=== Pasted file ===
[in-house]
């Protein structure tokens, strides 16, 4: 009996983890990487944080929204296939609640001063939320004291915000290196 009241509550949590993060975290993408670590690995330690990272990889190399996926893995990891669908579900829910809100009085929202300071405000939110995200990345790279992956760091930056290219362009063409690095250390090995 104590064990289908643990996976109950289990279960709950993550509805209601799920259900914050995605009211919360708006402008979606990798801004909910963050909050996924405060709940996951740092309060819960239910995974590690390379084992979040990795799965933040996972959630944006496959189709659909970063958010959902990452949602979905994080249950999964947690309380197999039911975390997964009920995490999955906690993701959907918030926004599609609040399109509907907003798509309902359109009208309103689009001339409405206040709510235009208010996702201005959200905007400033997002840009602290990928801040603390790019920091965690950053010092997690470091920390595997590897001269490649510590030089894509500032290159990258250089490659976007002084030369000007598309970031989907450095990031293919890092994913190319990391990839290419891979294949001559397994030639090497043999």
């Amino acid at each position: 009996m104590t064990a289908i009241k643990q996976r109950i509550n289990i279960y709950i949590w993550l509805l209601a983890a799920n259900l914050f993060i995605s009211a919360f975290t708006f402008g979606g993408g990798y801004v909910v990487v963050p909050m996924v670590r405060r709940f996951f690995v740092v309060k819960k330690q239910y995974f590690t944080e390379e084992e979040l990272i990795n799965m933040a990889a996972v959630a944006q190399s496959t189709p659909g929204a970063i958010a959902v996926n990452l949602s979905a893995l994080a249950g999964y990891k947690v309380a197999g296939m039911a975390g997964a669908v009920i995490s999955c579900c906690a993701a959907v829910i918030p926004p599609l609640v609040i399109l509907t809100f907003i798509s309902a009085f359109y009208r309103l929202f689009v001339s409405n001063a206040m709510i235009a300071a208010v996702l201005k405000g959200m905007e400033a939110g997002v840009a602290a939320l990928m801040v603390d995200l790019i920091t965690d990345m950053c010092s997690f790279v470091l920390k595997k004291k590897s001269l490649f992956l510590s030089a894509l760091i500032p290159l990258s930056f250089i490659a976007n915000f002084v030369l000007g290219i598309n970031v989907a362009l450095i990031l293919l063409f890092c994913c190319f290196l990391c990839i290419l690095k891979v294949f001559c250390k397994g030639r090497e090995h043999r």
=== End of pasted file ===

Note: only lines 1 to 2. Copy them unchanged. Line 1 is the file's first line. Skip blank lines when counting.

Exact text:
[in-house]
């Protein structure tokens, strides 16, 4: 009996983890990487944080929204296939609640001063939320004291915000290196 009241509550949590993060975290993408670590690995330690990272990889190399996926893995990891669908579900829910809100009085929202300071405000939110995200990345790279992956760091930056290219362009063409690095250390090995 104590064990289908643990996976109950289990279960709950993550509805209601799920259900914050995605009211919360708006402008979606990798801004909910963050909050996924405060709940996951740092309060819960239910995974590690390379084992979040990795799965933040996972959630944006496959189709659909970063958010959902990452949602979905994080249950999964947690309380197999039911975390997964009920995490999955906690993701959907918030926004599609609040399109509907907003798509309902359109009208309103689009001339409405206040709510235009208010996702201005959200905007400033997002840009602290990928801040603390790019920091965690950053010092997690470091920390595997590897001269490649510590030089894509500032290159990258250089490659976007002084030369000007598309970031989907450095990031293919890092994913190319990391990839290419891979294949001559397994030639090497043999």